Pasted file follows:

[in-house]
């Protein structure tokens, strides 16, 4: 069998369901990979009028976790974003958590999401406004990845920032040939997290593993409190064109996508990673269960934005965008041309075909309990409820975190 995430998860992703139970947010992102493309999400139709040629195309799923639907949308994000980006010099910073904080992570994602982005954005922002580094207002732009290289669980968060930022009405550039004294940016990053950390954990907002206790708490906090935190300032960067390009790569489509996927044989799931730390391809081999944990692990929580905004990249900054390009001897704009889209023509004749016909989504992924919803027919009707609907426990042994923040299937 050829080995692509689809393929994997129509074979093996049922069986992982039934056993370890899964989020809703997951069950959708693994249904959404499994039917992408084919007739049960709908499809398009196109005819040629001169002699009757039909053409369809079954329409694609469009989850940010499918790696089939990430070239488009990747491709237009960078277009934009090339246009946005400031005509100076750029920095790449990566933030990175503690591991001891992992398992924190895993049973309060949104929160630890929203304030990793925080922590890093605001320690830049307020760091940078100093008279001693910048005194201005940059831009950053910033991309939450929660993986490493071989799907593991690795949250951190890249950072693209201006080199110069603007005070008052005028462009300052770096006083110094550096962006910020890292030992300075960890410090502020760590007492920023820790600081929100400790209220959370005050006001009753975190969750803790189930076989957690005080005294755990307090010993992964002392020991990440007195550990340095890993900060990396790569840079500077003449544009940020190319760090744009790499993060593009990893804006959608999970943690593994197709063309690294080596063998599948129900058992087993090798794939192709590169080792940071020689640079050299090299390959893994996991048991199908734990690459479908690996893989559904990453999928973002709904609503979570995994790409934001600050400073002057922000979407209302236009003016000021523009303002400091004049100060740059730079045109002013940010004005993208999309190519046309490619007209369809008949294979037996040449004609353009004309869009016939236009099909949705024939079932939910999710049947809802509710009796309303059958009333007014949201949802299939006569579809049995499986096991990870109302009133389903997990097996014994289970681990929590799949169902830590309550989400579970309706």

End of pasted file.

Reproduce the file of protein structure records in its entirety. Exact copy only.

[in-house]
């Protein structure tokens, strides 16, 4: 069998369901990979009028976790974003958590999401406004990845920032040939997290593993409190064109996508990673269960934005965008041309075909309990409820975190 995430998860992703139970947010992102493309999400139709040629195309799923639907949308994000980006010099910073904080992570994602982005954005922002580094207002732009290289669980968060930022009405550039004294940016990053950390954990907002206790708490906090935190300032960067390009790569489509996927044989799931730390391809081999944990692990929580905004990249900054390009001897704009889209023509004749016909989504992924919803027919009707609907426990042994923040299937 050829080995692509689809393929994997129509074979093996049922069986992982039934056993370890899964989020809703997951069950959708693994249904959404499994039917992408084919007739049960709908499809398009196109005819040629001169002699009757039909053409369809079954329409694609469009989850940010499918790696089939990430070239488009990747491709237009960078277009934009090339246009946005400031005509100076750029920095790449990566933030990175503690591991001891992992398992924190895993049973309060949104929160630890929203304030990793925080922590890093605001320690830049307020760091940078100093008279001693910048005194201005940059831009950053910033991309939450929660993986490493071989799907593991690795949250951190890249950072693209201006080199110069603007005070008052005028462009300052770096006083110094550096962006910020890292030992300075960890410090502020760590007492920023820790600081929100400790209220959370005050006001009753975190969750803790189930076989957690005080005294755990307090010993992964002392020991990440007195550990340095890993900060990396790569840079500077003449544009940020190319760090744009790499993060593009990893804006959608999970943690593994197709063309690294080596063998599948129900058992087993090798794939192709590169080792940071020689640079050299090299390959893994996991048991199908734990690459479908690996893989559904990453999928973002709904609503979570995994790409934001600050400073002057922000979407209302236009003016000021523009303002400091004049100060740059730079045109002013940010004005993208999309190519046309490619007209369809008949294979037996040449004609353009004309869009016939236009099909949705024939079932939910999710049947809802509710009796309303059958009333007014949201949802299939006569579809049995499986096991990870109302009133389903997990097996014994289970681990929590799949169902830590309550989400579970309706």